DALLAS — Bill Blass designer Michael Vollbracht was as comfortable as any Texan during his three-store stop in the Lone Star state for Neiman Marcus.
After all, his mother was a Dallas native who worked at Neiman’s at a time when all saleswomen had to wear black in the fall and navy in the spring.
“She would always tell us, ‘Remember, if you’re Texan, you’re better,’” Vollbracht recalled.
Relaxed and chatty, Vollbracht said he has fond memories of visiting his grandmother in Dallas and of promoting his flamboyant signature collection in Texas in the Seventies and Eighties.
“When I was first designing, Beverly Hills and Houston were our biggest customers,” he noted.
Texans have been important Bill Blass customers for even longer, and they responded to the flair that Vollbracht infused into the spring 2005 collection. The three trunk shows tallied $600,000 for Neiman Marcus — $100,000 at its Fort Worth store on Sept. 28, $200,000 at the Dallas store the following day and $300,000 in Houston on Sept. 30.
As models passed by in the Dallas store wearing items from the spring collection, Ginnie Hershey, vice president and divisional merchandise manager of couture at Neiman’s, praised the beauty of the collection.
Vollbracht has also adopted Blass’ practice of meeting the women who buy the clothes. In addition to his two stops in Texas, Vollbracht visited Indianapolis and Dubai within a two-week span.
Vollbracht seemed almost surprised at how much he is enjoying his return to the apparel business. “I hadn’t done this in 15 years,” he reflected. “I never was going to come back into this industry.”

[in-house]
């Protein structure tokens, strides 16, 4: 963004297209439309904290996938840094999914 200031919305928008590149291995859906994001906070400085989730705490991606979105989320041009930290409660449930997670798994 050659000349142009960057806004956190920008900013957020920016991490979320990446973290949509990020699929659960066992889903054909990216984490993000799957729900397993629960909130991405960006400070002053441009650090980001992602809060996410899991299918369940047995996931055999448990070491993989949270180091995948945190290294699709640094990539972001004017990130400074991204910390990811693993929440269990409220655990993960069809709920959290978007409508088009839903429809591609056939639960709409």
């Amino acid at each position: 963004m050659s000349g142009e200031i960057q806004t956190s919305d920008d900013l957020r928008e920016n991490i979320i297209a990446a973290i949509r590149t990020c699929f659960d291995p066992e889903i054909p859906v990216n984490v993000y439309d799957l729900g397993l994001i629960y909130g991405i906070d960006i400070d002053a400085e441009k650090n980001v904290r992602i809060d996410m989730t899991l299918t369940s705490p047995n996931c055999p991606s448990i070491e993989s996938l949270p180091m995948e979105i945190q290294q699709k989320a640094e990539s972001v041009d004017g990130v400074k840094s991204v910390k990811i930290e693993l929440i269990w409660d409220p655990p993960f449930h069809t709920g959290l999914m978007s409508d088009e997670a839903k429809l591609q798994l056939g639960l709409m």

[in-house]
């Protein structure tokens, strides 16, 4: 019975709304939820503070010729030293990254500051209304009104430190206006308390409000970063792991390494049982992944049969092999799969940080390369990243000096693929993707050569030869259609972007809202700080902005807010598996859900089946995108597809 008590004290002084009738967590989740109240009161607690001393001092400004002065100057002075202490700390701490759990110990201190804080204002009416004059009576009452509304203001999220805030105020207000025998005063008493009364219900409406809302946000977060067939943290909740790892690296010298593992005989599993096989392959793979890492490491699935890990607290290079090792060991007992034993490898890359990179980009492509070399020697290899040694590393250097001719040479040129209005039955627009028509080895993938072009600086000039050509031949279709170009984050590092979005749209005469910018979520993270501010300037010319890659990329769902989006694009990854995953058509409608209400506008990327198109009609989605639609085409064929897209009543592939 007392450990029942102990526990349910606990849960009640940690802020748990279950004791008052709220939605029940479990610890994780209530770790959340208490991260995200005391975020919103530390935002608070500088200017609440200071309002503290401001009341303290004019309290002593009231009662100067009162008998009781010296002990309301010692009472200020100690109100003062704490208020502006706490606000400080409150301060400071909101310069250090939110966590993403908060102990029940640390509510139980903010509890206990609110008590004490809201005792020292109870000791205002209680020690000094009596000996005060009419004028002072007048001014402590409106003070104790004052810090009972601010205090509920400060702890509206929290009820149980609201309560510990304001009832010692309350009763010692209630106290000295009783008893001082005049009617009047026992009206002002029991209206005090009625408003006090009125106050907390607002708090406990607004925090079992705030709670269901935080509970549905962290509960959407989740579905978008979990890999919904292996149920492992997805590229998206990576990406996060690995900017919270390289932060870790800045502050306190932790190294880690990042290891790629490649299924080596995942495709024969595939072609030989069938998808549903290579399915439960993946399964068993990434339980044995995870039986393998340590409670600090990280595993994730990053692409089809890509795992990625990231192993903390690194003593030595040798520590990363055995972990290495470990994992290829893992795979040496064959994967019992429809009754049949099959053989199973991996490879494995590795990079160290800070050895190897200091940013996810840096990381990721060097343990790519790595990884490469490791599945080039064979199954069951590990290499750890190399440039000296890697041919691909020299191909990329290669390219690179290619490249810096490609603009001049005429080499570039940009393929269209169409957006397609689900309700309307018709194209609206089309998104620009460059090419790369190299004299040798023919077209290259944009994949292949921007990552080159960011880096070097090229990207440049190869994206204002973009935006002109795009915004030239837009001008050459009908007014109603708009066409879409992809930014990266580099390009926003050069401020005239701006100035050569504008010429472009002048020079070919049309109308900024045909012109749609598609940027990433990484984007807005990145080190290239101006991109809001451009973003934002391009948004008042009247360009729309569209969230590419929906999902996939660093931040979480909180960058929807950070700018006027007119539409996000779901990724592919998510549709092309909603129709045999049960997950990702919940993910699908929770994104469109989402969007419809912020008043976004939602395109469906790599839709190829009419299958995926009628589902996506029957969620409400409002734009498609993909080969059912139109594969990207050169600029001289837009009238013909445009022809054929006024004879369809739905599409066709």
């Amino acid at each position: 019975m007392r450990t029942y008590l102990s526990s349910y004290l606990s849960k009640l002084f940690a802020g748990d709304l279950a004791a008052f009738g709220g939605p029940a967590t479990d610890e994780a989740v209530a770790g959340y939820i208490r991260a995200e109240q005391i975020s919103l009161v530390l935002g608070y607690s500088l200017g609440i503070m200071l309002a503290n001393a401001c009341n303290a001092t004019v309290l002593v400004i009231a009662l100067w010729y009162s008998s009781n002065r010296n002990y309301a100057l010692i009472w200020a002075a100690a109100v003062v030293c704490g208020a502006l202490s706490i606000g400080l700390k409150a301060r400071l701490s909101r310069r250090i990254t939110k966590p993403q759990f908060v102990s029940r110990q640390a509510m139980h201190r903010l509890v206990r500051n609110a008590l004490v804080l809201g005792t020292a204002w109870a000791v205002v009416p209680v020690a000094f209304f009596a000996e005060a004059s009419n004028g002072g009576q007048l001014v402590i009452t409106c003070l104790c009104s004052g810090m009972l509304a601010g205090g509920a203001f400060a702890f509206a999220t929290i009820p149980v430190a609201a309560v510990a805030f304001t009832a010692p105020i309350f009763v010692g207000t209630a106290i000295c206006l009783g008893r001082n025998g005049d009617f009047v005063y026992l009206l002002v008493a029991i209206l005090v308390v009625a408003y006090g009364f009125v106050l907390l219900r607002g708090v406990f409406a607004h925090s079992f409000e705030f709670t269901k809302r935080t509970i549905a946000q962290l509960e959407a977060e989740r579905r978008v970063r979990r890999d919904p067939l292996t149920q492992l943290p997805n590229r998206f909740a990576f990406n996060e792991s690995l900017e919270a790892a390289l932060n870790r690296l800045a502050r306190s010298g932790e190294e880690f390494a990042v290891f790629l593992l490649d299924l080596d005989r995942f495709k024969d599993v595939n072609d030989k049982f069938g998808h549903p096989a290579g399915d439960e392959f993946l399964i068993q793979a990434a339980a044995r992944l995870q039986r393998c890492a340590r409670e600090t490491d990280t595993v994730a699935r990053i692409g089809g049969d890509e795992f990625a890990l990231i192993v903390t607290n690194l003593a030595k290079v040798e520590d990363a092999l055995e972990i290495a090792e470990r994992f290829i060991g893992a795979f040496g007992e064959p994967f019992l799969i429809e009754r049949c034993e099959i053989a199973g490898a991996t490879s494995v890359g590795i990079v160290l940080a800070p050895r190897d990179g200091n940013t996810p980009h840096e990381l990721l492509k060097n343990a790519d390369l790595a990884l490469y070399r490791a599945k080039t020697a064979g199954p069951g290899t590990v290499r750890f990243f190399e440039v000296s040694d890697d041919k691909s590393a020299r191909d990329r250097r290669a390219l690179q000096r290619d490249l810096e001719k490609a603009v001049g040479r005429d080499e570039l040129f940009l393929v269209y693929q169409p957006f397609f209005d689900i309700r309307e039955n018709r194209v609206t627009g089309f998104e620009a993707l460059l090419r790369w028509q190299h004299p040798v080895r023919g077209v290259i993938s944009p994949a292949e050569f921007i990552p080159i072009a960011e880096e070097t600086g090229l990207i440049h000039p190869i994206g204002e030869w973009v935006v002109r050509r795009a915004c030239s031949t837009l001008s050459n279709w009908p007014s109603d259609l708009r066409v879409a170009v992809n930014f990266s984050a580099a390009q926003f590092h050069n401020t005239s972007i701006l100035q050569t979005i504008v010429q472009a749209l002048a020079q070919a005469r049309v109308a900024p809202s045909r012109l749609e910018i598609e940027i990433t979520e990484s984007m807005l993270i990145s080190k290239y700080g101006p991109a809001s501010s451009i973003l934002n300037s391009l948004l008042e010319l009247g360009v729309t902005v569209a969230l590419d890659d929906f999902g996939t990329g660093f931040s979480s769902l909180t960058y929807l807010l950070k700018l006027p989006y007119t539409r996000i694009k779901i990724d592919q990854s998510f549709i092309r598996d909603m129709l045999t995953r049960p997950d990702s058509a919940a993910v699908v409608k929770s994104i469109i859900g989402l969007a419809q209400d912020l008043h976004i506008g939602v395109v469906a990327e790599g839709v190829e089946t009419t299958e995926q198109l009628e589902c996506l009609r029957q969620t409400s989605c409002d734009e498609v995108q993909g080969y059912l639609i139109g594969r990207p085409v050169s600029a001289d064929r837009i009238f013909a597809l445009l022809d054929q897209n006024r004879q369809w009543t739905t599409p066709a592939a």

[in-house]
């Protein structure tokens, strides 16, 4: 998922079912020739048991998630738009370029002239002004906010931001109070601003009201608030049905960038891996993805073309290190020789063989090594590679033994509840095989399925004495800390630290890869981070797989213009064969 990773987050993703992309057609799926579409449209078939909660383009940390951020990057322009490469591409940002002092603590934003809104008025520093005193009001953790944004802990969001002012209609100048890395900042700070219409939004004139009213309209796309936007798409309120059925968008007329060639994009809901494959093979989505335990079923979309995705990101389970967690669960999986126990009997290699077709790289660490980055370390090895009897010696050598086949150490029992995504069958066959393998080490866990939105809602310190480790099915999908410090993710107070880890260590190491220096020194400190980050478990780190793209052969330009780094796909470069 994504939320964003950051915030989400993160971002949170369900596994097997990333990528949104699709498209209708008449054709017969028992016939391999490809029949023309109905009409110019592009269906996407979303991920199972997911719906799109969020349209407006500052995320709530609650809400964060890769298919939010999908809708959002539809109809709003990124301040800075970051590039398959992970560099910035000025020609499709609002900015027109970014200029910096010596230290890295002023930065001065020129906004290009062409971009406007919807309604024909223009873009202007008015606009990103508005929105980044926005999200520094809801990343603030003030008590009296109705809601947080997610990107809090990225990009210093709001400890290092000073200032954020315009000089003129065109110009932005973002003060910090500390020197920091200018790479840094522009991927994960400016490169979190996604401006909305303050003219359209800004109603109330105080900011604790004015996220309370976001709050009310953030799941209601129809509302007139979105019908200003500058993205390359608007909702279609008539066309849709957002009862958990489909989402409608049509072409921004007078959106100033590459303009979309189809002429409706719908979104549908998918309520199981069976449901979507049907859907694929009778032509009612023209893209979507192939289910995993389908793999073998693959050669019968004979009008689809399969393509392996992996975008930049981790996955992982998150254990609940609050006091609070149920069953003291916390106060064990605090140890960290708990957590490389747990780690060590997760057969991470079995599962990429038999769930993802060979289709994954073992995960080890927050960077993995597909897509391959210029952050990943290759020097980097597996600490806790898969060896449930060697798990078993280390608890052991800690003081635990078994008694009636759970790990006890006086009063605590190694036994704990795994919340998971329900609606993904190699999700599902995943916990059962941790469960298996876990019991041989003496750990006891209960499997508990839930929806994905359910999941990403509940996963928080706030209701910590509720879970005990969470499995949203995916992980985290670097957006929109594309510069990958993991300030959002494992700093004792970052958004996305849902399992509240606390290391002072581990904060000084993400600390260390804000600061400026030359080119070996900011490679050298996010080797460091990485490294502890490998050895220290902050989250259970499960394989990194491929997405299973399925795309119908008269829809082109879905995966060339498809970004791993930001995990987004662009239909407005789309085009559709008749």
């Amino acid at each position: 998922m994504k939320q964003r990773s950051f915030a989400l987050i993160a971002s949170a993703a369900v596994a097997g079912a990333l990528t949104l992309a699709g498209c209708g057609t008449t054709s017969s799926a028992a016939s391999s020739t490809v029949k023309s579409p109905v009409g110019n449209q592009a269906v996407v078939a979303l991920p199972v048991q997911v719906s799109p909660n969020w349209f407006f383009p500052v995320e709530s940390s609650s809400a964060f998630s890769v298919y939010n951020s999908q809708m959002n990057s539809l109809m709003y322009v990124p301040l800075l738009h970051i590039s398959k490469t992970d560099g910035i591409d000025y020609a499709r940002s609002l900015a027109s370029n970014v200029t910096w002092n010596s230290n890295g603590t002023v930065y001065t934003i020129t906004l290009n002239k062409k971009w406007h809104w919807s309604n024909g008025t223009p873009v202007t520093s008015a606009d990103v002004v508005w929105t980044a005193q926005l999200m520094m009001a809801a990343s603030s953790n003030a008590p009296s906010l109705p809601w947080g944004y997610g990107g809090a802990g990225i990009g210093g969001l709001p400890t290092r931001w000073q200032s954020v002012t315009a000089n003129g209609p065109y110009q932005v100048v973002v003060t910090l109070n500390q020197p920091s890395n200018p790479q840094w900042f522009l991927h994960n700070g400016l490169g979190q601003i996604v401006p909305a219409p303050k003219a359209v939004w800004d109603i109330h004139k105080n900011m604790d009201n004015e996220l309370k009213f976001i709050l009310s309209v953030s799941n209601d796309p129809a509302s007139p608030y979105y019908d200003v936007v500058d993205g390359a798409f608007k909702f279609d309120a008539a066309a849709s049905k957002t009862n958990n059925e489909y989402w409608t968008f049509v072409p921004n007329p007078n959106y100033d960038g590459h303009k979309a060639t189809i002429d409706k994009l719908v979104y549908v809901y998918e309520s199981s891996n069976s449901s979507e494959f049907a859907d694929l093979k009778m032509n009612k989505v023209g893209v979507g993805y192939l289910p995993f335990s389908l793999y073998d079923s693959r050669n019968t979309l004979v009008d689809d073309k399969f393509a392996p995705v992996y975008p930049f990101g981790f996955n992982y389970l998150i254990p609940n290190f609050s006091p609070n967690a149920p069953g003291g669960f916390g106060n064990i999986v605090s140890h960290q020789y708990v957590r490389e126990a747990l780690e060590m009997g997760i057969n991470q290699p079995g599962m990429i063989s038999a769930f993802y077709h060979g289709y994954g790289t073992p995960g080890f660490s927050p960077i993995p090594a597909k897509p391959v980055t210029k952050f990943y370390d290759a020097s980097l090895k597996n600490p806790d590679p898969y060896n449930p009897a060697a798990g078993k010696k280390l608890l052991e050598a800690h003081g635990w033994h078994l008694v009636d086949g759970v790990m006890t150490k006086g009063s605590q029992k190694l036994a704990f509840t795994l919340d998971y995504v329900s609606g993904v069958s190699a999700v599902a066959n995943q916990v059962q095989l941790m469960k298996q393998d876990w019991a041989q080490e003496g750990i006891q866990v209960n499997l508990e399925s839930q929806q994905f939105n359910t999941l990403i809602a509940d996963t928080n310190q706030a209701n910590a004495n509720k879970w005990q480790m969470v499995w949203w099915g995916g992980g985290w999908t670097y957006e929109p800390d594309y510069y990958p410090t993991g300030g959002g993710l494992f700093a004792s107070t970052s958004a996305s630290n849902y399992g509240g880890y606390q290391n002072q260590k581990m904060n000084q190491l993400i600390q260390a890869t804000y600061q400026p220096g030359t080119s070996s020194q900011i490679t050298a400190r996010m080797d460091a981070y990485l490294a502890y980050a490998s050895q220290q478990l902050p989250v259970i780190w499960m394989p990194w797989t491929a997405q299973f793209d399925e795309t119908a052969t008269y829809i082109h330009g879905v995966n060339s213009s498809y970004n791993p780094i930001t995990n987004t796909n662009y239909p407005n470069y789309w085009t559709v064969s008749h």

The designer was embittered by the collapse of his signature business following the divorce of his investors, Johnny and Joanna Carson. “I decided to go away,” he said. Vollbracht secluded himself in Safety Harbor, Fla., “where they have shotguns on the back of pickup trucks,” and worked as an illustrator for The New Yorker, among other publications.
What lured him back to fashion was Blass’ personal request for help with a retrospective show at Indiana University and a related book. But Vollbracht still feels a bit at odds with the business he abandoned.
“I’m a middle-aged man coming back to an industry of children,” he said. “I’m 56. I’ve endured the slings and arrows of the press for using Karen Bjornson in my runway shows. I always liked women of a certain age. I think they are sexually stronger and have more to say. Those girls can walk. They told the models [for the Neiman’s show], ‘No pony walk. He doesn’t want that.’”
Yet the appeal of youth is not lost on Vollbracht, who proudly noted that he picked up three clients “in their 30s” in Fort Worth. Watching the runway show of his dresses and gowns, he turned his head and whispered, “It does look younger, doesn’t it?”